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Planning a project: our guide to getting started
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Planning a project: our guide to getting started

Whether you’re planning a top-to-bottom redecoration, an extension or a simple refresh for one room in your home, the starting points are very much the same. And setting your project off on the right foot makes all the difference to the end result – and how enjoyable it is to get there.

There’s quite a bit to cover, and this is possibly one guide you’ll want to settle down to with a cup of tea. But, if you’re in a hurry, you’ll find a little summary after each step, as well as a timeline at the end.

Step one: get to know your room

If you’ve ever planted a garden before, chances are the first piece of advice you heard was to find out what kind of soil you’re working with and to watch how the light moves around the space over the day. And the same goes for your interior.

Start doing this now, before you move out of your room or make any changes. Living in it is the best way to understand what works and what doesn’t.

Features

Begin by making note of any of the features in your room that you can’t or don’t want to change – usually these will be architectural details like skirting, coving and door frames, but they could also be structural features such as staircases and walls, or purely practical ones, like the position of plug sockets. Then, think about whether they’re aspects that you want to celebrate or fade into the background. In an extension, you’ll be able to control which features are in your room, but it’s still a good idea to familiarise yourself with things like pillars, staircases and doors that are set in place.

Views

Next, look at (or ask your architect to help you visualise) the view through your windows from every angle – including at sitting height. You don’t want to plan your seating area only to find that there’s a distracting view of a telegraph pole from that spot which you hadn’t noticed before.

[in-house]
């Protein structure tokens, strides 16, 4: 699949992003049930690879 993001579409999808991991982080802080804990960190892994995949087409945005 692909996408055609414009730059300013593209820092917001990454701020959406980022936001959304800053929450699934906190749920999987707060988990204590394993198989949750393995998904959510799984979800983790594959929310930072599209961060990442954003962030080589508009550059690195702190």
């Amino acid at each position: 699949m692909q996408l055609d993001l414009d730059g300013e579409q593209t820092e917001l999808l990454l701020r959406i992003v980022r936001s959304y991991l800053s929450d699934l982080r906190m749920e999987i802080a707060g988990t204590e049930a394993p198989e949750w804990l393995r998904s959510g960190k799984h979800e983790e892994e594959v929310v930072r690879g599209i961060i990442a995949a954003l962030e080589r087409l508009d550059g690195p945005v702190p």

Do the same thing from your doorways too. You’ll want to make sure that you’re not greeted by the back of a sofa or cables down the side of a console table whenever you walk in, so bear this in mind when you’re placing furniture.

Light

There’s a lot we could say about light, and it can all get quite technical (you’ll find more here, as well as ideas on how to make the most of light in winter, ways with wall lights, and how to light a dining space in our journal’s archives). But when it comes to picking paint colours and knowing how much artificial light you’ll need to add, the most important thing to do is to watch how the light changes over the course of the day.

Start with working out the direction of your room (most phones will have a compass app on them). There are some general assumptions you can make, knowing that east-facing rooms will be brightest early in the morning, and that the light in a west-facing space will be much warmer in the latter part of the day. But try not to rely on them. Not many rooms face straight in one direction, and the number and size of your windows, as well as any light coming in from other rooms, will all make a difference.

So, keep popping back into your room at different times (especially when you’d normally use the space anyway) and in different weathers, and make a note of how dark or light it felt.

In short: really spend time looking at your room – the amount of natural light, the view out the window from every angle, and the existing architectural features. They’re all things that’ll decide the colours you use, the artificial lighting you’ll need to add and where you’ll position your furniture.

Step two: think about how you live

How and when do you use your space?